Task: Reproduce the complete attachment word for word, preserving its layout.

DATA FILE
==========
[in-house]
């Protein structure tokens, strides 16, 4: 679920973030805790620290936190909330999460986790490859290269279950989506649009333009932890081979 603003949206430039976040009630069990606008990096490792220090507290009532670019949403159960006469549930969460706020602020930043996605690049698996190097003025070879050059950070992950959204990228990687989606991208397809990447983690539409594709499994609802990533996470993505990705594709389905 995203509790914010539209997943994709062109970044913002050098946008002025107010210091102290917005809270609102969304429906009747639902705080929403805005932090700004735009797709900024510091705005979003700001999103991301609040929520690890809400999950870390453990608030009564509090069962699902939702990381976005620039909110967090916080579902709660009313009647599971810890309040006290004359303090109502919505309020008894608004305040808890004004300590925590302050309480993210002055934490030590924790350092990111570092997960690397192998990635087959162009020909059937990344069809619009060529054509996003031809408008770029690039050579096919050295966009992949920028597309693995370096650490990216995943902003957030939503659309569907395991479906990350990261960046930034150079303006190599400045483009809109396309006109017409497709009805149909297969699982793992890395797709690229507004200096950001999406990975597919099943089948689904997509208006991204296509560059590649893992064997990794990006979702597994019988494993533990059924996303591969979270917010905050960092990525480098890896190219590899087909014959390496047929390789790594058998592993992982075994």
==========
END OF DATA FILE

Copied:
[in-house]
């Protein structure tokens, strides 16, 4: 679920973030805790620290936190909330999460986790490859290269279950989506649009333009932890081979 603003949206430039976040009630069990606008990096490792220090507290009532670019949403159960006469549930969460706020602020930043996605690049698996190097003025070879050059950070992950959204990228990687989606991208397809990447983690539409594709499994609802990533996470993505990705594709389905 995203509790914010539209997943994709062109970044913002050098946008002025107010210091102290917005809270609102969304429906009747639902705080929403805005932090700004735009797709900024510091705005979003700001999103991301609040929520690890809400999950870390453990608030009564509090069962699902939702990381976005620039909110967090916080579902709660009313009647599971810890309040006290004359303090109502919505309020008894608004305040808890004004300590925590302050309480993210002055934490030590924790350092990111570092997960690397192998990635087959162009020909059937990344069809619009060529054509996003031809408008770029690039050579096919050295966009992949920028597309693995370096650490990216995943902003957030939503659309569907395991479906990350990261960046930034150079303006190599400045483009809109396309006109017409497709009805149909297969699982793992890395797709690229507004200096950001999406990975597919099943089948689904997509208006991204296509560059590649893992064997990794990006979702597994019988494993533990059924996303591969979270917010905050960092990525480098890896190219590899087909014959390496047929390789790594058998592993992982075994």